Welcome to this week’s Sunday Science. The big science news of the past week has been the latest advance in gene editing. This deserves a longer look, so I’ll be sending out a post on that later today/tomorrow. This week I’ve got a focus on medical/biological advances.

Firstly, after many years, the first gene therapy has been approved on NHS.  This is for so-called “bubble baby” syndrome, which is a genetic condition called adenosine deaminase deficiency, or ADA-SCID. Sufferers have a severely compromised immune system and must live in a sterile environment as much as possible. It’s very rare, but usually fatal. The gene therapy replaces the faulty gene in bone marrow cells, which are then transplanted back to the patient, and is lifelong.

A new drug has been approved for treating  sleeping sickness.  This is an endemic and problematic parasitic disease in Africa, one of many “neglected tropical diseases.” This week’s featured image shows trypanosome parasites in a blood sample from an infected patient. I actually previously blogged about the potential of this drug in a piece about these diseases a while back, so it’s good to see it’s promise fulfilled. Previous treatments have had high toxicity or been difficult to administer: this is a pill to be taken orally.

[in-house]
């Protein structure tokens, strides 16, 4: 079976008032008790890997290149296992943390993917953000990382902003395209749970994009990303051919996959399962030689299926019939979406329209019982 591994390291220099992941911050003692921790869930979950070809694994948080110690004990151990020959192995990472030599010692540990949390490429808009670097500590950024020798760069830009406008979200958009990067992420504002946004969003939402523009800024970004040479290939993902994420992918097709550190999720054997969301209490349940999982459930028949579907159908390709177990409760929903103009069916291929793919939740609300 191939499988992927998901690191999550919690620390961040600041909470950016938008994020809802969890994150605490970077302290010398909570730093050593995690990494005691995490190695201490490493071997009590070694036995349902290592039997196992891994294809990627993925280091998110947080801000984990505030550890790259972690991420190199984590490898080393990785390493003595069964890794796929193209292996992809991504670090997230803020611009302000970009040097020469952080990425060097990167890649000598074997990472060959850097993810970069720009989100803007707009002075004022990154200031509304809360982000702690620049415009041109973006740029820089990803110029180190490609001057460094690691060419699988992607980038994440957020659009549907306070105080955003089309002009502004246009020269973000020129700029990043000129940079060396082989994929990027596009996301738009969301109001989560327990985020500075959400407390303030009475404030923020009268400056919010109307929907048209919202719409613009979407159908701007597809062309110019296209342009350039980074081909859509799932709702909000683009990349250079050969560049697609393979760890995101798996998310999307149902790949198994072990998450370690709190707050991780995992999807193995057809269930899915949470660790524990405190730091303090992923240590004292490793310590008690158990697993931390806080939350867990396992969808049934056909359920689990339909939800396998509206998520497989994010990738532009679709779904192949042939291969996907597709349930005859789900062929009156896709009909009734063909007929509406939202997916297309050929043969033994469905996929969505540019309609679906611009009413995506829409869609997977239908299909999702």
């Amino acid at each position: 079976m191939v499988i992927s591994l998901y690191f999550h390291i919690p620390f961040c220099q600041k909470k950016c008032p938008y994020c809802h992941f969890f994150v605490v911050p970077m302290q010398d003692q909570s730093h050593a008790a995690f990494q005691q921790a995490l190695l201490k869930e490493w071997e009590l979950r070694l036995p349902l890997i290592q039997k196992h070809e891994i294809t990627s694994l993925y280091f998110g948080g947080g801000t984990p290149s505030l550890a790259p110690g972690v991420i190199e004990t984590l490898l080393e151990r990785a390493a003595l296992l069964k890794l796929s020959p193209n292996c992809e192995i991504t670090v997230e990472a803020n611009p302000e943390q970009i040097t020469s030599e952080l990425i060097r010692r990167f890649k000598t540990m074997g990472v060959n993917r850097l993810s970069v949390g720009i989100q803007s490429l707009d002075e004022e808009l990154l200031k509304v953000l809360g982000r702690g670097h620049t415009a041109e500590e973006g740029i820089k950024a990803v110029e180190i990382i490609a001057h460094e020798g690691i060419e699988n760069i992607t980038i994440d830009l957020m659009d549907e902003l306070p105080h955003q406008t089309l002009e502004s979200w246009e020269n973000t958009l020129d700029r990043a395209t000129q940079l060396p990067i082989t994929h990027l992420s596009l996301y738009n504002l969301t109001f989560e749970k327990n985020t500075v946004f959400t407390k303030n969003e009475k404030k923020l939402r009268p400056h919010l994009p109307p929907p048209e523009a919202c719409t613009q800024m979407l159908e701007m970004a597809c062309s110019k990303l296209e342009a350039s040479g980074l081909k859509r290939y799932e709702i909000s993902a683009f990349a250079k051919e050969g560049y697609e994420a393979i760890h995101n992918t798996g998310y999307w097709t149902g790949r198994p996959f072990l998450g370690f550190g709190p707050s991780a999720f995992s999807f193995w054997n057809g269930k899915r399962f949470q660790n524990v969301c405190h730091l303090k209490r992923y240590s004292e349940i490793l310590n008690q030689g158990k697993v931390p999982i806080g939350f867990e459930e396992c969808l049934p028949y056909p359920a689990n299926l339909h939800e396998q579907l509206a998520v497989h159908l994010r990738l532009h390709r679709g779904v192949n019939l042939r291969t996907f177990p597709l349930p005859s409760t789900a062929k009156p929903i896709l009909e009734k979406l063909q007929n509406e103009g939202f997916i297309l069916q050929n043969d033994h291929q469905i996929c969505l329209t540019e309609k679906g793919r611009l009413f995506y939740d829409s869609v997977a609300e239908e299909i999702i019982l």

Finally, a study has been done that shows for the first time how the brain maps connections from an artificial prosthetic limb, in those cases where where residual limb nerves are rerouted towards intact muscles and skin regions to control a robotic limb. (I recently blogged about prosthetics versus transplants here). There is surprisingly good control, but the brain doesn’t interpret them exactly as it does the original limb, so more work is needed to improve the mobility and sensation from these devices. Studies like this can help researchers design artificial limbs both more useful and more natural feeling to use.

 

Photo credit: CDC/Dr. Myron G. Schultz – CDC Public Health Image Library (PHIL), Public Domain, https://commons.wikimedia.org/w/index.php?curid=740877

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